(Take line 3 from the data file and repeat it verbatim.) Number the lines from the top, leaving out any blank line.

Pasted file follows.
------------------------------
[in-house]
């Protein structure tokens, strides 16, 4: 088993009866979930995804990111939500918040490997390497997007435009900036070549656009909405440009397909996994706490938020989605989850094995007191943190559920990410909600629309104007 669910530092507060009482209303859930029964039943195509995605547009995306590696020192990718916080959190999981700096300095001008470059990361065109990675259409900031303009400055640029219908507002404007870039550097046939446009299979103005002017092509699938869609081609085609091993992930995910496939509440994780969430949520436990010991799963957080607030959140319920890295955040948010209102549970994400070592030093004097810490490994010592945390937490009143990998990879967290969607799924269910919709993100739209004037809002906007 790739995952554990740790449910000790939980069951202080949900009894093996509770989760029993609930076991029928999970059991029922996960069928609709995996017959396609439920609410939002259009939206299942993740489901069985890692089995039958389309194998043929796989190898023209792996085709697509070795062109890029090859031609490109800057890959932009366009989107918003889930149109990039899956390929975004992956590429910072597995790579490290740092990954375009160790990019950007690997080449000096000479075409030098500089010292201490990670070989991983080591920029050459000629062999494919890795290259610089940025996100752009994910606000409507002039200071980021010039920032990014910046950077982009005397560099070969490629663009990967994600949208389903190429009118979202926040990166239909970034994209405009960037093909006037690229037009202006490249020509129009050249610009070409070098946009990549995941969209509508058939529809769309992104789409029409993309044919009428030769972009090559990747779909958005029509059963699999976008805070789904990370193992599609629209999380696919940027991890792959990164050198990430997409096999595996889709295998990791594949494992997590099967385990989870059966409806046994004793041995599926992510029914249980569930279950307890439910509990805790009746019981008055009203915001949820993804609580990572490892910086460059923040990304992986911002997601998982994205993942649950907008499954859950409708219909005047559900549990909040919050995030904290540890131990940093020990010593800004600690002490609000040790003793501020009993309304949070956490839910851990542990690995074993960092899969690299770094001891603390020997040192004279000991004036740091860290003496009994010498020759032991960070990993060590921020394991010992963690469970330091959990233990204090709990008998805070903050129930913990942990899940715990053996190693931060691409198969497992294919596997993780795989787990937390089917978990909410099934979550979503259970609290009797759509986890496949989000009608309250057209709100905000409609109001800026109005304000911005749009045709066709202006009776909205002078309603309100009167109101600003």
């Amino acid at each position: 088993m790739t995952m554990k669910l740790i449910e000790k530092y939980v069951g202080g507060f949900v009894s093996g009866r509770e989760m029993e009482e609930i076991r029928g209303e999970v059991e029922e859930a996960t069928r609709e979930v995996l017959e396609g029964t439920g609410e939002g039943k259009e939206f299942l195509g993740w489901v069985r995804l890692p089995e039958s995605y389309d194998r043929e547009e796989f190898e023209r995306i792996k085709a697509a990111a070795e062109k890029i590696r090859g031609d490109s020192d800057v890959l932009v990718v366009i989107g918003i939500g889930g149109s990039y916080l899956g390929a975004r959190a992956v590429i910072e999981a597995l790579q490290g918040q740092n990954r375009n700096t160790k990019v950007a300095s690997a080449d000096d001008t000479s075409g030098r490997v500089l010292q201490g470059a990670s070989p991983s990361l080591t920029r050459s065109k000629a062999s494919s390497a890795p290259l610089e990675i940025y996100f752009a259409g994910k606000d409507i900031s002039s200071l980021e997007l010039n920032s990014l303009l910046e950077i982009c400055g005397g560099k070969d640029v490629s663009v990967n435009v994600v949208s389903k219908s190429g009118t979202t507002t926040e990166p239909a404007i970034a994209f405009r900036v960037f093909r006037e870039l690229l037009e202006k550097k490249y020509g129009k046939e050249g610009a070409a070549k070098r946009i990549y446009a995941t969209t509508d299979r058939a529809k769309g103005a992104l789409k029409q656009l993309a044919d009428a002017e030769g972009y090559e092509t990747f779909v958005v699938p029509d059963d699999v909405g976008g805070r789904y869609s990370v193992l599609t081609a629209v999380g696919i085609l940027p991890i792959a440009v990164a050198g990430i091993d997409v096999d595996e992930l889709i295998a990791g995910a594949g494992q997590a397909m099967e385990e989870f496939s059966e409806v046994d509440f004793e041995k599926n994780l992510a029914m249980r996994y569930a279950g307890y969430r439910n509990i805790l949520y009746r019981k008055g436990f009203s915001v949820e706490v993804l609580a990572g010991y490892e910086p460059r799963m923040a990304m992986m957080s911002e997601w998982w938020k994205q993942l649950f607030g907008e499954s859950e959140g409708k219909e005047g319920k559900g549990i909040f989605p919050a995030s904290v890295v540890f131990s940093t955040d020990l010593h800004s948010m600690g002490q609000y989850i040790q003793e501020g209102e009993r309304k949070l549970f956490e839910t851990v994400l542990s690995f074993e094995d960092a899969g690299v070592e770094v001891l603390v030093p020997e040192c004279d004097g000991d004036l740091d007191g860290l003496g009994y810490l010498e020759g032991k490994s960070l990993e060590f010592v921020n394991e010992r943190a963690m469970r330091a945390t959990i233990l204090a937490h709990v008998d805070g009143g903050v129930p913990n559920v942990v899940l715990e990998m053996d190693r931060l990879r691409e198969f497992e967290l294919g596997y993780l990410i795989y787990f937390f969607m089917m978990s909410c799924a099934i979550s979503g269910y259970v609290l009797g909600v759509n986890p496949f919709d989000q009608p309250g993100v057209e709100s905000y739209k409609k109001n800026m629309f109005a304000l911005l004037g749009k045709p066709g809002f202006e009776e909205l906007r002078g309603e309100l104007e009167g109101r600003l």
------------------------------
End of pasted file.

């Amino acid at each position: 088993m790739t995952m554990k669910l740790i449910e000790k530092y939980v069951g202080g507060f949900v009894s093996g009866r509770e989760m029993e009482e609930i076991r029928g209303e999970v059991e029922e859930a996960t069928r609709e979930v995996l017959e396609g029964t439920g609410e939002g039943k259009e939206f299942l195509g993740w489901v069985r995804l890692p089995e039958s995605y389309d194998r043929e547009e796989f190898e023209r995306i792996k085709a697509a990111a070795e062109k890029i590696r090859g031609d490109s020192d800057v890959l932009v990718v366009i989107g918003i939500g889930g149109s990039y916080l899956g390929a975004r959190a992956v590429i910072e999981a597995l790579q490290g918040q740092n990954r375009n700096t160790k990019v950007a300095s690997a080449d000096d001008t000479s075409g030098r490997v500089l010292q201490g470059a990670s070989p991983s990361l080591t920029r050459s065109k000629a062999s494919s390497a890795p290259l610089e990675i940025y996100f752009a259409g994910k606000d409507i900031s002039s200071l980021e997007l010039n920032s990014l303009l910046e950077i982009c400055g005397g560099k070969d640029v490629s663009v990967n435009v994600v949208s389903k219908s190429g009118t979202t507002t926040e990166p239909a404007i970034a994209f405009r900036v960037f093909r006037e870039l690229l037009e202006k550097k490249y020509g129009k046939e050249g610009a070409a070549k070098r946009i990549y446009a995941t969209t509508d299979r058939a529809k769309g103005a992104l789409k029409q656009l993309a044919d009428a002017e030769g972009y090559e092509t990747f779909v958005v699938p029509d059963d699999v909405g976008g805070r789904y869609s990370v193992l599609t081609a629209v999380g696919i085609l940027p991890i792959a440009v990164a050198g990430i091993d997409v096999d595996e992930l889709i295998a990791g995910a594949g494992q997590a397909m099967e385990e989870f496939s059966e409806v046994d509440f004793e041995k599926n994780l992510a029914m249980r996994y569930a279950g307890y969430r439910n509990i805790l949520y009746r019981k008055g436990f009203s915001v949820e706490v993804l609580a990572g010991y490892e910086p460059r799963m923040a990304m992986m957080s911002e997601w998982w938020k994205q993942l649950f607030g907008e499954s859950e959140g409708k219909e005047g319920k559900g549990i909040f989605p919050a995030s904290v890295v540890f131990s940093t955040d020990l010593h800004s948010m600690g002490q609000y989850i040790q003793e501020g209102e009993r309304k949070l549970f956490e839910t851990v994400l542990s690995f074993e094995d960092a899969g690299v070592e770094v001891l603390v030093p020997e040192c004279d004097g000991d004036l740091d007191g860290l003496g009994y810490l010498e020759g032991k490994s960070l990993e060590f010592v921020n394991e010992r943190a963690m469970r330091a945390t959990i233990l204090a937490h709990v008998d805070g009143g903050v129930p913990n559920v942990v899940l715990e990998m053996d190693r931060l990879r691409e198969f497992e967290l294919g596997y993780l990410i795989y787990f937390f969607m089917m978990s909410c799924a099934i979550s979503g269910y259970v609290l009797g909600v759509n986890p496949f919709d989000q009608p309250g993100v057209e709100s905000y739209k409609k109001n800026m629309f109005a304000l911005l004037g749009k045709p066709g809002f202006e009776e909205l906007r002078g309603e309100l104007e009167g109101r600003l």